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Thistly Cross Cider ask for donations of Scottish apples in exchange for Scottish cider

"Scottish Apples for Scottish Cider: Thistly Cross Cider needs you!" That’s the message being sent out to the public by Scotland’s original cider producer.

Published: September 14, 2015

Thistly Cross is offering free cider or apple juice to all those who donate any spare apples they may have, welcoming donations from large orchards as well as apples grown in residential gardens.

Peter Stuart, Head Cidermaker at Thistly Cross said: “As an award-winning, real fruit cider producer, the apple season is the most important time of year at Thistly Cross.  Apples donations are already making their way to the farm and, as a proudly Scottish brand, Thistly is inviting the public to donate their spare fruit and, in return, we’ll give them cider or apple juice.

“One of the things that make Thistly Cross Cider so unique is its blend of Scottish heritage apples, hand-pressed on our farm in East Lothian.  We have a tradition of using apples grown across Scotland from a wide range of sources including professional apple growers, schools, large estate owners and the general public who grow apples in their gardens at home.  We even use apples donated from the grounds of the Royal Edinburgh Hospital.”

Based in the heart of East Lothian, Thistly Cross was established in 2008 as a collaboration between farmer, Ian Rennie, and artist-turned-cidermaker, Peter Stuart.  The unique Scottish cider has rapidly gained a growing reputation for making ciders that people enjoy.

The traditional cider producer now serves up its variety of ciders across the UK as well as in a number of countries throughout Europe and as far away as Australia and the US.

Picture: Thistly Cross Cider

Picture: Thistly Cross Cider

Peter added: “Our popularity is increasing, but Thistly can’t make all the cider it wants to without the help of the public!  Every year, we accept fruit donations from all over Scotland, ranging from a bucketful to a truckload.

"And to say ‘thank you’ we’ll give everyone who donates apples their choice of cider or apple juice.  Essentially, we operate a ‘bucket for a bottle’ system.

“Our unique system of using donated apples also eliminates the waste that is all too often associated with the food industry of modern times.  Apple growers can do their bit to reduce this by donating unwanted and excess apples that would otherwise go to waste.”

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Think your apples might fit the bill?

Picture 2 - Apples

Which apple varieties are accepted?

The cider farm accepts most apple varieties (apart from crab apples – sorry!). Part of the reason that Thistly has such an authentic flavour is its unique blend of apple varieties. Thistly also accepts pears, providing these fit the same criteria as set for the apples.

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How do I know if my apples are ripe?

Very simply, healthy apples should drop to the ground of their own accord when ripe. However, the wind in Scotland makes this a little tricky to gauge, as big gusts can knock apples down before they are ripe. Once a few ripe, healthy apples have fallen to the ground, this is an indication that the rest of the apples are nearly ready for harvest. A ripe apple should come off the branch with ease, when twisted lightly. Once ripened, apples become slightly softer and sweeter.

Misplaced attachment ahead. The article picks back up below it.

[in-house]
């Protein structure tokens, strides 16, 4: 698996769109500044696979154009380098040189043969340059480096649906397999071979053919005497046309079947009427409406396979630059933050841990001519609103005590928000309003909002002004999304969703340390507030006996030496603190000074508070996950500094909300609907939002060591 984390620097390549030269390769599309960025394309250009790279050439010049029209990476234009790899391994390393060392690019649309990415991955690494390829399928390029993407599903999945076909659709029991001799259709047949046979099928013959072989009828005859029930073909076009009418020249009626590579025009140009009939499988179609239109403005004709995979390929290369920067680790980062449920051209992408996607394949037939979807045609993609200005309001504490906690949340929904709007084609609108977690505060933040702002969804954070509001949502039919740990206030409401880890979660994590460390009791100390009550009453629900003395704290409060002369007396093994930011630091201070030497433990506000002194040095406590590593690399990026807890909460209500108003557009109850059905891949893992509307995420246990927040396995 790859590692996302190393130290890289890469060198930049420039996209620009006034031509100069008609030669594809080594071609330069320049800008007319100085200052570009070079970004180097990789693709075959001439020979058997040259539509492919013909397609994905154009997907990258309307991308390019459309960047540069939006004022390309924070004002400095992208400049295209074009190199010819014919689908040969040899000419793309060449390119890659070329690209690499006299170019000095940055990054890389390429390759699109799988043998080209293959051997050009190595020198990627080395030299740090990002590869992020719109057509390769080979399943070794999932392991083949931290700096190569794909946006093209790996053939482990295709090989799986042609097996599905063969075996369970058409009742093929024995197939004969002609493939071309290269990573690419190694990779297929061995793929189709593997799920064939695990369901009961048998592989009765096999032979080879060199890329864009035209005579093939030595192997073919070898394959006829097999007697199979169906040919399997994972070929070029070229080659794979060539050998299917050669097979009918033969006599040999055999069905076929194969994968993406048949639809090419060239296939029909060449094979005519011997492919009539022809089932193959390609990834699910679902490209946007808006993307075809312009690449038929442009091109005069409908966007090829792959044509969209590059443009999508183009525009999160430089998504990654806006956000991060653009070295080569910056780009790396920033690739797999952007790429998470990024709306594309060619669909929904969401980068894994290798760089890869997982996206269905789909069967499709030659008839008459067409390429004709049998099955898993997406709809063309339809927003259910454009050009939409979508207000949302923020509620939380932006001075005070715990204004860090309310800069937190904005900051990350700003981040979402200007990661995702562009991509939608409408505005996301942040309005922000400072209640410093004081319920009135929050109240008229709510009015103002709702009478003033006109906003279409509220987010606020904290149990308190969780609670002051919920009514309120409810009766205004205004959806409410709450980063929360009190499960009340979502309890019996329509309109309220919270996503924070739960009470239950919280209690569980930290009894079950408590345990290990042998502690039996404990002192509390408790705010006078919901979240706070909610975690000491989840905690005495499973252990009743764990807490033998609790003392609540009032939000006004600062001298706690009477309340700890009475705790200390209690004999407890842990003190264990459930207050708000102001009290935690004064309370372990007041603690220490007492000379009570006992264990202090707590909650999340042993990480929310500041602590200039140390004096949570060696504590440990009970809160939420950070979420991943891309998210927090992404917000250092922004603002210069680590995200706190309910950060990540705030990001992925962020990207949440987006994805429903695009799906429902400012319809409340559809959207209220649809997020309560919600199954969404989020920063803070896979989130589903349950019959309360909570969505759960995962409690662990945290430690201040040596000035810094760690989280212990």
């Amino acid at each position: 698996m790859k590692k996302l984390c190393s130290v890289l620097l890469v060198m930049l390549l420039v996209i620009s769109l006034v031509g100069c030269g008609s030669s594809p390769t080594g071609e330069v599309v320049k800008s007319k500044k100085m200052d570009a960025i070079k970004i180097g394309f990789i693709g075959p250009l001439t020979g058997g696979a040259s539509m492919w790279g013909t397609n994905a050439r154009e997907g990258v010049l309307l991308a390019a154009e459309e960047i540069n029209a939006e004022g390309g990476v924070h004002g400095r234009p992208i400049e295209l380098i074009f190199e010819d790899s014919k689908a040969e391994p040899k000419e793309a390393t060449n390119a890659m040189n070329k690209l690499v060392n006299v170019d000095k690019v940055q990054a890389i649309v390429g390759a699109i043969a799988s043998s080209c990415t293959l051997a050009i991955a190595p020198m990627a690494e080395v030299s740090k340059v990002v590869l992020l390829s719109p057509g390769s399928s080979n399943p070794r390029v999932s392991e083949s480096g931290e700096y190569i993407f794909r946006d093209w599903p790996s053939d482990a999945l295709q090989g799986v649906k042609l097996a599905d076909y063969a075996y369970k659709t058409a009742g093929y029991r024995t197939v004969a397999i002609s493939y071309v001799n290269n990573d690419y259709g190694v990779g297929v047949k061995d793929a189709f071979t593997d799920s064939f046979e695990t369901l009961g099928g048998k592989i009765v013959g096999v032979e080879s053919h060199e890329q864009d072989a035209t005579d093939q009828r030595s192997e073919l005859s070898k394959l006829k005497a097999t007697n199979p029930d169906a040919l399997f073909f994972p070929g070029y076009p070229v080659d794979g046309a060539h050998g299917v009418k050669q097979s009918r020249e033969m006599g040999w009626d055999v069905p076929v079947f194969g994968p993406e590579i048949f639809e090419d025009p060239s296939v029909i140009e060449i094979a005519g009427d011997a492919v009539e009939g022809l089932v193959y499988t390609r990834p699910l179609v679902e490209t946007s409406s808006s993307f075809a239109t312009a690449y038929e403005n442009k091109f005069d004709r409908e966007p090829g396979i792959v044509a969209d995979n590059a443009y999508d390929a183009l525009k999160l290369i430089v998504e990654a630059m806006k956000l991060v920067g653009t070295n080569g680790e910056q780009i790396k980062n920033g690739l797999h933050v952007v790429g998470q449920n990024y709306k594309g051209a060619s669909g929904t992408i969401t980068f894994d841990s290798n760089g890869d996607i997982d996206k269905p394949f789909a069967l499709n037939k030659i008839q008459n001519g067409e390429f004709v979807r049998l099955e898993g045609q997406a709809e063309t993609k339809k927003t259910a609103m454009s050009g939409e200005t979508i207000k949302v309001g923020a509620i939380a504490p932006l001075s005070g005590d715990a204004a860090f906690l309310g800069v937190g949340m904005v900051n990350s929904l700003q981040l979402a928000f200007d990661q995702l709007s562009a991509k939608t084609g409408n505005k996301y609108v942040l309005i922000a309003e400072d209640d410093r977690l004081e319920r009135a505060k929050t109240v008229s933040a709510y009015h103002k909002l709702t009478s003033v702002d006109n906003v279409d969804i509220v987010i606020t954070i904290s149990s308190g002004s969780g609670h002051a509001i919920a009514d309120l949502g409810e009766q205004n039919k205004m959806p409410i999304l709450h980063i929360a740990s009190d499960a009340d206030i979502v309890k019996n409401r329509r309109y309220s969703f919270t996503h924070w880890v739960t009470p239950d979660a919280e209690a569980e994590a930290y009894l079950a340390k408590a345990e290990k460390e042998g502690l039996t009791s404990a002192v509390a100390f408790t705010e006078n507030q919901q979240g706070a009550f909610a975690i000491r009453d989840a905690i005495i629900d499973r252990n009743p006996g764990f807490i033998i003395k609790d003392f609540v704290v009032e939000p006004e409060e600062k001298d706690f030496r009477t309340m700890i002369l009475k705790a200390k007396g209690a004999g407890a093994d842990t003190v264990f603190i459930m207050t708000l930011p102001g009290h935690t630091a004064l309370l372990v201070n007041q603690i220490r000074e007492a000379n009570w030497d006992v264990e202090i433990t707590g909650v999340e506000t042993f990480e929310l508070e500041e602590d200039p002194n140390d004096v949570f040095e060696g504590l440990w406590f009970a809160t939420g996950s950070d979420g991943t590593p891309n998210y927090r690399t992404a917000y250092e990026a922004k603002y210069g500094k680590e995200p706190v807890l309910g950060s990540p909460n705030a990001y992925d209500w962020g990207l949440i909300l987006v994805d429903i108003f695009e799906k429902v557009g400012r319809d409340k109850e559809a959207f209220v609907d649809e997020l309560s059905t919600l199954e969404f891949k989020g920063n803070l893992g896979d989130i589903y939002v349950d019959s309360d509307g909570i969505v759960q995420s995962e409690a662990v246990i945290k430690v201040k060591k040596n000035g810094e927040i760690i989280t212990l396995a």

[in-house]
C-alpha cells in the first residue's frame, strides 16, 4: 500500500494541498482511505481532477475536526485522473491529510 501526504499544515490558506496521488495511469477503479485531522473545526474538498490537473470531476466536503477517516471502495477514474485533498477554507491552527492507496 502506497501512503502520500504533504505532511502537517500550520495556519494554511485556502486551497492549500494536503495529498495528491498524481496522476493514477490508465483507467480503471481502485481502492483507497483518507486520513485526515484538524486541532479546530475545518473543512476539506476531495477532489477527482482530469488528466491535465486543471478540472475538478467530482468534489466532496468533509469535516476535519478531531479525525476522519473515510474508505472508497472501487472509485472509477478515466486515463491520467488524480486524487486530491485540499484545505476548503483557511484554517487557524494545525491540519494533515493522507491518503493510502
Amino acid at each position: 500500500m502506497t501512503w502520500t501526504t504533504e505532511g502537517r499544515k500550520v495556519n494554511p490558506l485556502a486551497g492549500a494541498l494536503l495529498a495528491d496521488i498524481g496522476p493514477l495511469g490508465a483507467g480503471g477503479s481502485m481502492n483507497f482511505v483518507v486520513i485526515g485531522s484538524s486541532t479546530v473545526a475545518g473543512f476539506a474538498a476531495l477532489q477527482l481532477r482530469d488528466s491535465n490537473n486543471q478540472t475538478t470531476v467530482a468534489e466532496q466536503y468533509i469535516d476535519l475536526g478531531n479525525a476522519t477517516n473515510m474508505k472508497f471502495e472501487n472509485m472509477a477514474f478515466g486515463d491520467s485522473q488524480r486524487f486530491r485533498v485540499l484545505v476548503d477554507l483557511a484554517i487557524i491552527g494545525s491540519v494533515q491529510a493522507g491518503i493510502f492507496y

What condition of apples does Thistly accept?

Thistly needs good ingredients to make good cider - that means clean, sound, rot-free apples. It really is true that one rotten apple can ruin the barrel. The fruit is weighed and sorted on arrival, but it saves time if bad or heavily bruised apples are taken out beforehand.

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How should I store my apples?

Apples should be stored in a breathable container – paper bags, tattie sacks and crates all work perfectly for this. Please don’t store your apples in plastic bags as this causes them to sweat and rot.

When should I bring them?

The short answer: as soon as possible after harvesting.

The longer answer: this depends very much on the variety and condition of the apple. If you pick your apples directly from the tree, it’s best to get them to Thistly within one or two weeks of harvesting. The most important thing, though, is that they meet all of the criteria above.

Apples are milled at Thistly on Wednesdays and are pressed on Thursdays and Fridays. Please bear this in mind when arranging drop-off. As we are very busy during the harvest, we Thistly can’t always process your apples in the same week that you drop them off, so it’s important that they’re fit to be stored for a few days.

Brilliant - my apples fit the criteria! What next?

Please drop your apples off at The Store, Belhaven Fruit Farm and enjoy a cup of tea and look around the farm shop whilst you’re there. It is open from 10am to 4pm, seven days a week.

If further north, Thistly now has a Highlands drop-off point at Gordon Castle. Opening hours and visitor information here: ( The Gordon Castle Estate has its own cider, in collaboration with Thistly which will be swapped for any donations.

• Thistly can also collect any fruit donations weighing over a tonne – to arrange this, call them on 07960962510 or email Head Cidermaker, Peter, on to arrange.  To find out more about Thistly Cross and its award winning ciders visit .

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